May 14, 2020 (IAM Newswire via COMTEX) -- Toyota Motor Corporation /zigman2/quotes/200537742/composite TM +1.10% gave an optimistic prognosis when reporting its fourth quarter results, believing the worst of the economic impact from the coronavirus pandemic was over and expecting that at its biggest markets at least, sales could rebound even by the year-end.
Volkswagen AG /zigman2/quotes/204431732/delayed VWAGY +2.28% Chief Financial Officer Frank Witter said on April 29 that “no one has a clear visibility on the duration and severity of this crisis. As a general idea, majority of auto makers are focusing their efforts to pile up cash and consequently decreasing spending to ensure they can survive a prolonged downturn. Out of Detroit's big carmakers, General Motors /zigman2/quotes/205226835/composite GM +3.14% has learned the hard way from the 2008 downturn leading the way ahead of Ford Motor Company /zigman2/quotes/208911460/composite F +4.95% and Fiat Chrysler N.V. /zigman2/quotes/204248628/composite FCAU +2.09% as they are gearing up to restart production in North American factories as of May 18 [th] whereas Toyota and Honda Motor Co Ltd /zigman2/quotes/207173990/composite HMC +0.50% restarted production at some of their U.S. plants on May 11 and Tesla /zigman2/quotes/203558040/composite TSLA +1.32% defying county orders by resuming operations at its California plant.
When it comes to plummeting sales, Toyota and Honda paved the way with 54% each, Hyundai had a 39% drop in April sales and only 10% for Fiat and 7% for General Motors' U.S. sales in the first quarter when compared to from a year ago.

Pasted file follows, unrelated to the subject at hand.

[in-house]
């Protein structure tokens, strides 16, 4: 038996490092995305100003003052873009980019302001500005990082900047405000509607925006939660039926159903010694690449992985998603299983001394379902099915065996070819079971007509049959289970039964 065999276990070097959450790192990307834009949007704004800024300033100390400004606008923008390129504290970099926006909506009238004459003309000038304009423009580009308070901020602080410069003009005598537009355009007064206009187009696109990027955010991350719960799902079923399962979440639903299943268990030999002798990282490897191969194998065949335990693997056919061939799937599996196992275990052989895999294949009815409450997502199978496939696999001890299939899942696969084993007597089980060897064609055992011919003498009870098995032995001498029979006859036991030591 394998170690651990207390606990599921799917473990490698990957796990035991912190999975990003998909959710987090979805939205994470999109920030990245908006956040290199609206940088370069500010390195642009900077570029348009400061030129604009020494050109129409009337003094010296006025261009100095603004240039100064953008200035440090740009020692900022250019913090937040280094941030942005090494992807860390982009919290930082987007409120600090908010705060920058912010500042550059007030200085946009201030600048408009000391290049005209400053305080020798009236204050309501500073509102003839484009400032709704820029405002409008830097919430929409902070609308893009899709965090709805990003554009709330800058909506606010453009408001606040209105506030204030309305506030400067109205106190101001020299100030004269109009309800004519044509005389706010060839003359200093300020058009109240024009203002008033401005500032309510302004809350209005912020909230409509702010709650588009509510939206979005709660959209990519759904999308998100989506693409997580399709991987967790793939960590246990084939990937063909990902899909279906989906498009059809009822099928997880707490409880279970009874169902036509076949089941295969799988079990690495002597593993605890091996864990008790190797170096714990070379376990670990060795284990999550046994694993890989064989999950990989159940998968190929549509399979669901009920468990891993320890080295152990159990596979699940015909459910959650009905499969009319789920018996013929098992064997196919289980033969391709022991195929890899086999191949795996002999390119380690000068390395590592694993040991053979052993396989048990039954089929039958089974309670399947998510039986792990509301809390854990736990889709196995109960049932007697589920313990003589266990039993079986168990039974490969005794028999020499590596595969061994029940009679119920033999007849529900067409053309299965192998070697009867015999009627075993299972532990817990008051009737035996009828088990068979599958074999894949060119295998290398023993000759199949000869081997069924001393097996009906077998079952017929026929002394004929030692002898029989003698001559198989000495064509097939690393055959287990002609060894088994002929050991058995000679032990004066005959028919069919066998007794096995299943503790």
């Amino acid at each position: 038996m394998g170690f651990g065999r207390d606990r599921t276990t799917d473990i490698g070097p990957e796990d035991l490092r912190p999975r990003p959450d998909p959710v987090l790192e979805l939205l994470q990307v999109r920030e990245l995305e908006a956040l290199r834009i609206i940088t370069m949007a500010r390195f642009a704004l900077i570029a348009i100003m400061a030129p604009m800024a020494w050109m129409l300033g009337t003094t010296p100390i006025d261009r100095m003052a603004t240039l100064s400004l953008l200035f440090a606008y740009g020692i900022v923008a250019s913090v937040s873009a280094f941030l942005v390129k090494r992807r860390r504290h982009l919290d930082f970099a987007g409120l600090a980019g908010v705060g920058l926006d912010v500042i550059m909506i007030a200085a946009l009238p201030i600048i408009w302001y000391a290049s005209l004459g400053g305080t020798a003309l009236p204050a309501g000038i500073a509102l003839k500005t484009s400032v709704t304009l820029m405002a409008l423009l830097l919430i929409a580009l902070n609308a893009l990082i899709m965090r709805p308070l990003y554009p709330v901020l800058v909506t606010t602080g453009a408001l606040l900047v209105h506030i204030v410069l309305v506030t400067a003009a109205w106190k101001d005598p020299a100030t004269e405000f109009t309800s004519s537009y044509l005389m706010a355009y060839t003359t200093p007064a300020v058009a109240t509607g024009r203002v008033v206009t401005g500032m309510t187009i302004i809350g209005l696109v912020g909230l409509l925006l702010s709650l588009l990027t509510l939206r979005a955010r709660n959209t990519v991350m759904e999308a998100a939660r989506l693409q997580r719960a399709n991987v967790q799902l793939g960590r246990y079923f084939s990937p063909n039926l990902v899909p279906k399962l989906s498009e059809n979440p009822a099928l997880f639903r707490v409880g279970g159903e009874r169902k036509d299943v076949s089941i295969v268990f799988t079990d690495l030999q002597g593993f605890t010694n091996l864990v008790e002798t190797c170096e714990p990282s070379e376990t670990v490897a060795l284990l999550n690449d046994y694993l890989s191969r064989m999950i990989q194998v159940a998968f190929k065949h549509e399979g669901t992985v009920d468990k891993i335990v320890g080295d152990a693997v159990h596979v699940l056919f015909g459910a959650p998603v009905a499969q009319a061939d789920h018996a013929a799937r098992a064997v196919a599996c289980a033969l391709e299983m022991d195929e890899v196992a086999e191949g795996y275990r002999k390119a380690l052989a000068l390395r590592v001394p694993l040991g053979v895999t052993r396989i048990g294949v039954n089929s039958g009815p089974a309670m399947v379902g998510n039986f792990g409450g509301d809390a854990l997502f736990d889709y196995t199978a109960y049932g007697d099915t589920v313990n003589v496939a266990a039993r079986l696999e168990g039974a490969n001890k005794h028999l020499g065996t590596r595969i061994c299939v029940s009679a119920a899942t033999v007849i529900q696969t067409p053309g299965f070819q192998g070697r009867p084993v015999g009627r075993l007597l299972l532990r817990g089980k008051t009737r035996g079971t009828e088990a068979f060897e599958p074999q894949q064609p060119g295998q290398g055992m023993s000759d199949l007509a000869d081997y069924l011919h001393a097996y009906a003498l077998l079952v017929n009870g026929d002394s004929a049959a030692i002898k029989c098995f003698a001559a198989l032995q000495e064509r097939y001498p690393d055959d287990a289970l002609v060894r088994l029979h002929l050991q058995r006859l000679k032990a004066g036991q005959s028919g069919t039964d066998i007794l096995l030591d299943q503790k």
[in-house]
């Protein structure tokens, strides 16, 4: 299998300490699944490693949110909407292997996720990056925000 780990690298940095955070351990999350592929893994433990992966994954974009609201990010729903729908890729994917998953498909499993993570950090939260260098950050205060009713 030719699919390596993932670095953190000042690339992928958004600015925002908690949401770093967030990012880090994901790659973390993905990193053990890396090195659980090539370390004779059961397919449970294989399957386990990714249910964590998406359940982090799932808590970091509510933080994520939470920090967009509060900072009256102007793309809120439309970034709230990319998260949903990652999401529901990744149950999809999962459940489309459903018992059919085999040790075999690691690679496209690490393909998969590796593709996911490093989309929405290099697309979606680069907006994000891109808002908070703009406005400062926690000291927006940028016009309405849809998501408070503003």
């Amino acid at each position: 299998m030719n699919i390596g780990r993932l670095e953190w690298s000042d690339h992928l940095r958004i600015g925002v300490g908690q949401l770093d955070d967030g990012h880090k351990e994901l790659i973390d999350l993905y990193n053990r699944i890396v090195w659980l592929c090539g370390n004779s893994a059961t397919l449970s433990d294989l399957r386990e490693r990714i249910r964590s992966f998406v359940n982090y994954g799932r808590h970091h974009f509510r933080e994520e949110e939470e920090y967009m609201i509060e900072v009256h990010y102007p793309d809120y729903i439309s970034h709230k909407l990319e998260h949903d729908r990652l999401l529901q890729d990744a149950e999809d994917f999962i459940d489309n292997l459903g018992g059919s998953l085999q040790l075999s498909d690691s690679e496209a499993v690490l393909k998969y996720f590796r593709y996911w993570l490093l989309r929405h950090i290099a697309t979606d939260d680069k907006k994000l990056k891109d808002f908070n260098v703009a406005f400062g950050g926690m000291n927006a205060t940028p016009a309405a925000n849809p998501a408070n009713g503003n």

Toyota's Q4 and full year earnings report that ended in March
As for the full year, revenue of $278.5 billion was pretty much flat when compared to last year, but net profit did rise slightly to $19.3 billion.
As a product of a decade-long cost-cutting effort, Toyota gathered a $74.4 billion cash stockpile. Net profit declined 86% to $587 million for the January-March quarter but that was better than of its competitors. It is double of the $292 million net profit reported by GM for the same period whereas others faced losses such as Honda Motor that reported a net loss of $274 million for the quarter on Tuesday and didn't give any outlook due to not being certain when could sales rebound.
As for the year ending in March 2021, Toyota expects both revenue and sales volume could fall around 20% in with nearly 80% drop in operating profit to $4.7 billion.
Although it might delay the introduction of new models to save on cash, research and development spending will be kept steady this year.
The results confirm that Toyota has indeed succeeded into creating an unsinkable ship since 2009 which brought its very first loss in decades. The decade-long efforts have enabled Toyota to weather downturns such as this one.
While others are way more cautious and tiptoeing around a turnaround schedule, Toyota’s prognosis was among the sunniest offered by auto makers after months of a COVID-19-induced economic shutdown. But the global car industry has been witnessing a slump for the past few quarters, which was only further worsened due to the coronavirus outbreak. China is slowly reopening with almost 99% of dealerships reopening their doors and with U.S. factories preparing to restart production, carmakers may finally start bouncing back but this year is far from done when it comes to challenges ahead. Yet Toyota has made quite a cushion to face them.
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